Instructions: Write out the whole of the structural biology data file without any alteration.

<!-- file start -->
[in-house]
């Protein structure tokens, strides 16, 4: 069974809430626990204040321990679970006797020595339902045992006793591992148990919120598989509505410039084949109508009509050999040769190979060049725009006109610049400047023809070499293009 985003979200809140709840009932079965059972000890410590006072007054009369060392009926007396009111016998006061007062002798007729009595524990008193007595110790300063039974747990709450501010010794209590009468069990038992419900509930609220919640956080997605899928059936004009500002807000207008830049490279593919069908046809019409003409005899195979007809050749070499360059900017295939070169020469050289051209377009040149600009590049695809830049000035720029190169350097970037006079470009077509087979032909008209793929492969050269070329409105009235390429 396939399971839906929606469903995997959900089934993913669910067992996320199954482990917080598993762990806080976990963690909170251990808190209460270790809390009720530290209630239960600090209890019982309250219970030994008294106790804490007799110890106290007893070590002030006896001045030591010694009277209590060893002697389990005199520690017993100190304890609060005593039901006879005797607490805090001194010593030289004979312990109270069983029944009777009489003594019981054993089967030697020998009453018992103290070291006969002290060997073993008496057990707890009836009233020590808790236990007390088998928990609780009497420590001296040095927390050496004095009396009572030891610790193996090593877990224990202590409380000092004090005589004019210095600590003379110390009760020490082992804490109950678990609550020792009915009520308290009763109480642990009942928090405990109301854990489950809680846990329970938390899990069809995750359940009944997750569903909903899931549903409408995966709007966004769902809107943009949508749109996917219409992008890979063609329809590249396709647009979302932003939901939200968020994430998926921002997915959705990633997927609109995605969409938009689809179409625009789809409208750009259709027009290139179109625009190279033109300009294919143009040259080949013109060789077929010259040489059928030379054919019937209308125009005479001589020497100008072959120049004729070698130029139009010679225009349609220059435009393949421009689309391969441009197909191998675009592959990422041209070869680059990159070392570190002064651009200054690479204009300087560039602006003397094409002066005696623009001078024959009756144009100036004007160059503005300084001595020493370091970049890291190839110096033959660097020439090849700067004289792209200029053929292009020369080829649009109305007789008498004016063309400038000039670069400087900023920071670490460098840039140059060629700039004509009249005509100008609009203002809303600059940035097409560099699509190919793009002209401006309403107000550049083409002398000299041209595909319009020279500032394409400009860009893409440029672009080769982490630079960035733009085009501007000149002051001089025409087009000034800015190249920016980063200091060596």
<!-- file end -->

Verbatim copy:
[in-house]
């Protein structure tokens, strides 16, 4: 069974809430626990204040321990679970006797020595339902045992006793591992148990919120598989509505410039084949109508009509050999040769190979060049725009006109610049400047023809070499293009 985003979200809140709840009932079965059972000890410590006072007054009369060392009926007396009111016998006061007062002798007729009595524990008193007595110790300063039974747990709450501010010794209590009468069990038992419900509930609220919640956080997605899928059936004009500002807000207008830049490279593919069908046809019409003409005899195979007809050749070499360059900017295939070169020469050289051209377009040149600009590049695809830049000035720029190169350097970037006079470009077509087979032909008209793929492969050269070329409105009235390429 396939399971839906929606469903995997959900089934993913669910067992996320199954482990917080598993762990806080976990963690909170251990808190209460270790809390009720530290209630239960600090209890019982309250219970030994008294106790804490007799110890106290007893070590002030006896001045030591010694009277209590060893002697389990005199520690017993100190304890609060005593039901006879005797607490805090001194010593030289004979312990109270069983029944009777009489003594019981054993089967030697020998009453018992103290070291006969002290060997073993008496057990707890009836009233020590808790236990007390088998928990609780009497420590001296040095927390050496004095009396009572030891610790193996090593877990224990202590409380000092004090005589004019210095600590003379110390009760020490082992804490109950678990609550020792009915009520308290009763109480642990009942928090405990109301854990489950809680846990329970938390899990069809995750359940009944997750569903909903899931549903409408995966709007966004769902809107943009949508749109996917219409992008890979063609329809590249396709647009979302932003939901939200968020994430998926921002997915959705990633997927609109995605969409938009689809179409625009789809409208750009259709027009290139179109625009190279033109300009294919143009040259080949013109060789077929010259040489059928030379054919019937209308125009005479001589020497100008072959120049004729070698130029139009010679225009349609220059435009393949421009689309391969441009197909191998675009592959990422041209070869680059990159070392570190002064651009200054690479204009300087560039602006003397094409002066005696623009001078024959009756144009100036004007160059503005300084001595020493370091970049890291190839110096033959660097020439090849700067004289792209200029053929292009020369080829649009109305007789008498004016063309400038000039670069400087900023920071670490460098840039140059060629700039004509009249005509100008609009203002809303600059940035097409560099699509190919793009002209401006309403107000550049083409002398000299041209595909319009020279500032394409400009860009893409440029672009080769982490630079960035733009085009501007000149002051001089025409087009000034800015190249920016980063200091060596």